But this is different. I cannot grasp the moral or strategic logic that says the Monroe Doctrine or American imperialism are dangerous, evil, or stupid when invoked in the name of American interests but totally understandable and defensible when done in Vladimir Putin’s interests. 

The America First crowd wants to retrench, withdraw, and dismantle the “American Empire,” as they describe it. But they also want to argue that Russia has a perfectly understandable right to pursue the logic of empire. That’s just weird, man.

Similarly, the foreign policy left wants to assign moral responsibility for every bad thing that happens as a result of—or in spite of—American foreign policy as the evil fruits of empire. I get the argument, and there are times when it’s true. But what I can’t get my head around is why when Putin invades a country and murders people on an industrial scale that, too, is America’s fault. Over and over again, the “Blame America Firsters” of the left and the right talk about Putin like he’s an Aesopian figure with no moral agency. The American frog is always to blame for not appreciating and placating the scorpion.

Look, if I pester a grizzly bear, poking her with a stick and trying to put party hats on her cubs, I deserve to have my face eaten. And while I know the Russian bear is a popular metaphor—it’s just a frickin’ metaphor.

But the real problem with all of this “who are we to condemn Russia?” crap is that the answer is obvious: We’re the United States of America. Are we flawed? Sure. Have we made mistakes? You betcha. But the internal logic of all this stuff rests on the ancient sin of moral equivalence. William F. Buckley’s famous line about this argument during the Cold War bears repeating. If one man pushes an old lady in front of an oncoming bus and another pushes an old lady out of the way of an oncoming bus, it is simply preposterous to describe them both as “the sorts of men who push old ladies around.”

There was no moral equivalence between Soviet Russia and the United States and there is none between Putin’s Russia and the United States, either. Spare me the “what about Iraq?” stuff. Sure, it’s perfectly defensible (and even correct) to condemn the Iraq War. But we never intended to do to Iraq what Putin intends to do with Ukraine. Even if you think establishing democracy in another country is bad, or even if it fits your definition of “imperialism” (it doesn’t fit mine), you’re still left with the problem that not all empires are equally bad. The Soviet empire was illiberal, oppressive, undemocratic, and cruel. It committed genocide and used slave labor. It conquered nations and kept them as vassal states. Putin wants to absorb Ukraine and trample any attempt at democracy or even national sovereignty. I understand the nat cons yawn at the former, but they claim to care about the latter.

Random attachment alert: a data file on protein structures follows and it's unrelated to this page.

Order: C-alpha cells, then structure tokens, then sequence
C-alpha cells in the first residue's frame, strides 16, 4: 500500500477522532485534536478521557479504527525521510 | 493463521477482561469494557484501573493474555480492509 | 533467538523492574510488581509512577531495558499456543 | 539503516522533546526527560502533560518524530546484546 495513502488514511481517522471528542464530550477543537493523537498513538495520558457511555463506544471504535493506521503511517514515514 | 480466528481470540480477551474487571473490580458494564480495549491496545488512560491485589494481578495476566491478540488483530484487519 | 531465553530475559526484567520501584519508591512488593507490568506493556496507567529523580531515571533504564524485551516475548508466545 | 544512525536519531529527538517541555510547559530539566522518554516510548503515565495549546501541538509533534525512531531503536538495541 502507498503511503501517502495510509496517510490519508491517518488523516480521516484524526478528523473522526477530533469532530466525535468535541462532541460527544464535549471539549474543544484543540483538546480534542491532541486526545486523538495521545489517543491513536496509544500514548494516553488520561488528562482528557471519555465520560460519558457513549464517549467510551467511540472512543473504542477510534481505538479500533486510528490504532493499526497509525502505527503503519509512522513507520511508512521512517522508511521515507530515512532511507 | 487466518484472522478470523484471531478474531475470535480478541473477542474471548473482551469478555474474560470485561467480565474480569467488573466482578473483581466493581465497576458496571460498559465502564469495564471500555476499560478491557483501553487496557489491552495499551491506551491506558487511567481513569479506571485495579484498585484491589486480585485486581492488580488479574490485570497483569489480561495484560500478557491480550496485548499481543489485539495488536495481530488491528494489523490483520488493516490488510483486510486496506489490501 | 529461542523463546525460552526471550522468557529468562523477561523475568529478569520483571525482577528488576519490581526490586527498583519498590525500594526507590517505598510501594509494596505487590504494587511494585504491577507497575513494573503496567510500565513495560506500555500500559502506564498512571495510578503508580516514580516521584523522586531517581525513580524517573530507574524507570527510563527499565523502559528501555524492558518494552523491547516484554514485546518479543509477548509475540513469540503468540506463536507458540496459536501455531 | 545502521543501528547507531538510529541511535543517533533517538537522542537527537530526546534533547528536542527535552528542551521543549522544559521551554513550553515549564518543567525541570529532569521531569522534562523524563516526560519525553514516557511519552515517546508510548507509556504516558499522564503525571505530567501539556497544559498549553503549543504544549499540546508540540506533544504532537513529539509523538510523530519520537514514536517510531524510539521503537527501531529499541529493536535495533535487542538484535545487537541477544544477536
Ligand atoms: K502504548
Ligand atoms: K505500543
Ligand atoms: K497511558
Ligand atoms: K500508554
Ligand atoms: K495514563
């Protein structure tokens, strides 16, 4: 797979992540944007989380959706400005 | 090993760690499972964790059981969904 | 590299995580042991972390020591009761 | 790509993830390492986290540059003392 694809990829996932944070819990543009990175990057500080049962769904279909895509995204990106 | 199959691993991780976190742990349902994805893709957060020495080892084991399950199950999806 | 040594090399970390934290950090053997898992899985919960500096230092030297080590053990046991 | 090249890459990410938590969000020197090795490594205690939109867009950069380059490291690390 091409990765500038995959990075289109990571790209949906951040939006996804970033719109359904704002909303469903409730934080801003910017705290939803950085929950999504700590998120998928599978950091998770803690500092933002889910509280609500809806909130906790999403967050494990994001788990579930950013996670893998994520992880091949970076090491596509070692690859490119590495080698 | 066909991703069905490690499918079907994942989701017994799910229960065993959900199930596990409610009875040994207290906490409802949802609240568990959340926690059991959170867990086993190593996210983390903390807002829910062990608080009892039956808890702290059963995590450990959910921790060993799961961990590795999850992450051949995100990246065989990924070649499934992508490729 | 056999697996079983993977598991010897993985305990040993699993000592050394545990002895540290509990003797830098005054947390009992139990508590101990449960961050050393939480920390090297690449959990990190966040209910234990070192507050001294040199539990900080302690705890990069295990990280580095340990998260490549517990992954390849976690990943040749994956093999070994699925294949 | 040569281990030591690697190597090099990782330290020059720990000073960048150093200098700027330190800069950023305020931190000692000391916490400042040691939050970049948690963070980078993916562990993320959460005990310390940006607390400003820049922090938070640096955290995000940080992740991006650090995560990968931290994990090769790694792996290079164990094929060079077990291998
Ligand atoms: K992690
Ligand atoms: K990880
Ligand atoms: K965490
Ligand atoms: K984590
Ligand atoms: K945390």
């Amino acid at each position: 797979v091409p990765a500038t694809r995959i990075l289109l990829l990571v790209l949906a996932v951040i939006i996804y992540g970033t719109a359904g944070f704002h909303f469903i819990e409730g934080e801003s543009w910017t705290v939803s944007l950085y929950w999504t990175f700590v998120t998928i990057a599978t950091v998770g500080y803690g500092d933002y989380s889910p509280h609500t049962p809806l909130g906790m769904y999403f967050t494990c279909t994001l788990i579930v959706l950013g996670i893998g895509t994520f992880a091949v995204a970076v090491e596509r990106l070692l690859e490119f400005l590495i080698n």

Again, even if you don’t much care about the democracy stuff, any remotely defensible definition of nationalism should not only respect Ukraine’s nationhood, it should respect the desires of the Russian people. If you think Putin is acting on behalf of the Russian peoples’ desires, I think you’re wrong. If you think Putin is acting on behalf of the Russian peoples’ interests, not only do I think you’re wrong (and more than a little twisted), I think you’re a hypocrite because you keep telling me that “empire” and “nationalism” are opposed to one another. That’s the whole argument against the EU, NATO, the Monroe Doctrine, “globalists,” “transnational progressivism,” fluoridated water, etc. Unless of course you think these immutable laws of logic and morality only apply to the United States, but are wholly inapplicable to Russia and Vladimir Putin.

Indeed, the incessant effort to cast NATO as the military face of American imperialism isn’t just Russian propaganda—though it is that. NATO is a voluntary organization that requires its members to be democracies. You can leave at will. That’s not a problem right now, given that there’s a long list to join and none to leave. The Russia-backed Collective Security Organization—often described as the equivalent to NATO—is an alliance of unfree vassal nations. I think it’s silly to call NATO an imperial construct; if it were we’d have had an easier time getting member nations to do our bidding and meet their spending requirements.

I don’t think the Monroe Doctrine has anything to do with the current situation. Heck, I think most of the people invoking it don’t even understand what the Monroe Doctrine was or wasn’t. But if you think it’s proof of American evil but also a justification for Russian evil, I think your real problem is with America, not imperialism or evil.

Various & Sundry

Canine update: I am filing this very late and there’s not too much to report, so I will keep it short. I think because we serve dinner to the dogs immediately after their evening walk, they’ve been lobbying earlier and earlier in the late afternoon to go out. It makes it virtually impossible to get out of a chair anytime after 4:30 without them leaping to their feet and demanding perambulation. But other than this gripe, they are quite happy. Well, for the most part. Though, all of the above notwithstanding, Zoe and Pippa do have a fairly robust interpretation of the Monroe Doctrine. Meanwhile, the great feline dance continues.


And now, the weird stuff

Jonah Goldberg is editor-in-chief and co-founder of The Dispatch, based in Washington, D.C. Prior to that, enormous lizards roamed the Earth. More immediately prior to that, Jonah spent two decades at National Review, where he was a senior editor, among other things. He is also a bestselling author, longtime columnist for the Los Angeles Times, commentator for CNN, and a senior fellow at the American Enterprise Institute. When he is not writing the G-File or hosting The Remnant podcast, he finds real joy in family time, attending to his dogs and cat, and blaming Steve Hayes for various things.